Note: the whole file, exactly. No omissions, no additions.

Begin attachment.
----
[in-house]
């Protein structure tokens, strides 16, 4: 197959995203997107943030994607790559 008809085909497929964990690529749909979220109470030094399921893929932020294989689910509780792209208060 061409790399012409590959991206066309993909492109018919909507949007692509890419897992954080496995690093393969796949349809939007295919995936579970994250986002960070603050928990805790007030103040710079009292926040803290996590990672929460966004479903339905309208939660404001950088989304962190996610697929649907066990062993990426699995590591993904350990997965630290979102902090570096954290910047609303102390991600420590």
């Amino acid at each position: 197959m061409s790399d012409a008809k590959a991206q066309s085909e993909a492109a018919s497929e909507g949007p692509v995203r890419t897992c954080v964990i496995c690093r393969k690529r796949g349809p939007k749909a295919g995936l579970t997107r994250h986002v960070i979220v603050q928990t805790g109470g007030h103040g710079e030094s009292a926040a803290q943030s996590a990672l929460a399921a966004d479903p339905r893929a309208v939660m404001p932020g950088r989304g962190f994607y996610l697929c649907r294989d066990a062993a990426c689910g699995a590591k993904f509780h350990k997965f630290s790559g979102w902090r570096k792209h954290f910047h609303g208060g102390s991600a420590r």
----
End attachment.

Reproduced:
[in-house]
């Protein structure tokens, strides 16, 4: 197959995203997107943030994607790559 008809085909497929964990690529749909979220109470030094399921893929932020294989689910509780792209208060 061409790399012409590959991206066309993909492109018919909507949007692509890419897992954080496995690093393969796949349809939007295919995936579970994250986002960070603050928990805790007030103040710079009292926040803290996590990672929460966004479903339905309208939660404001950088989304962190996610697929649907066990062993990426699995590591993904350990997965630290979102902090570096954290910047609303102390991600420590």
């Amino acid at each position: 197959m061409s790399d012409a008809k590959a991206q066309s085909e993909a492109a018919s497929e909507g949007p692509v995203r890419t897992c954080v964990i496995c690093r393969k690529r796949g349809p939007k749909a295919g995936l579970t997107r994250h986002v960070i979220v603050q928990t805790g109470g007030h103040g710079e030094s009292a926040a803290q943030s996590a990672l929460a399921a966004d479903p339905r893929a309208v939660m404001p932020g950088r989304g962190f994607y996610l697929c649907r294989d066990a062993a990426c689910g699995a590591k993904f509780h350990k997965f630290s790559g979102w902090r570096k792209h954290f910047h609303g208060g102390s991600a420590r």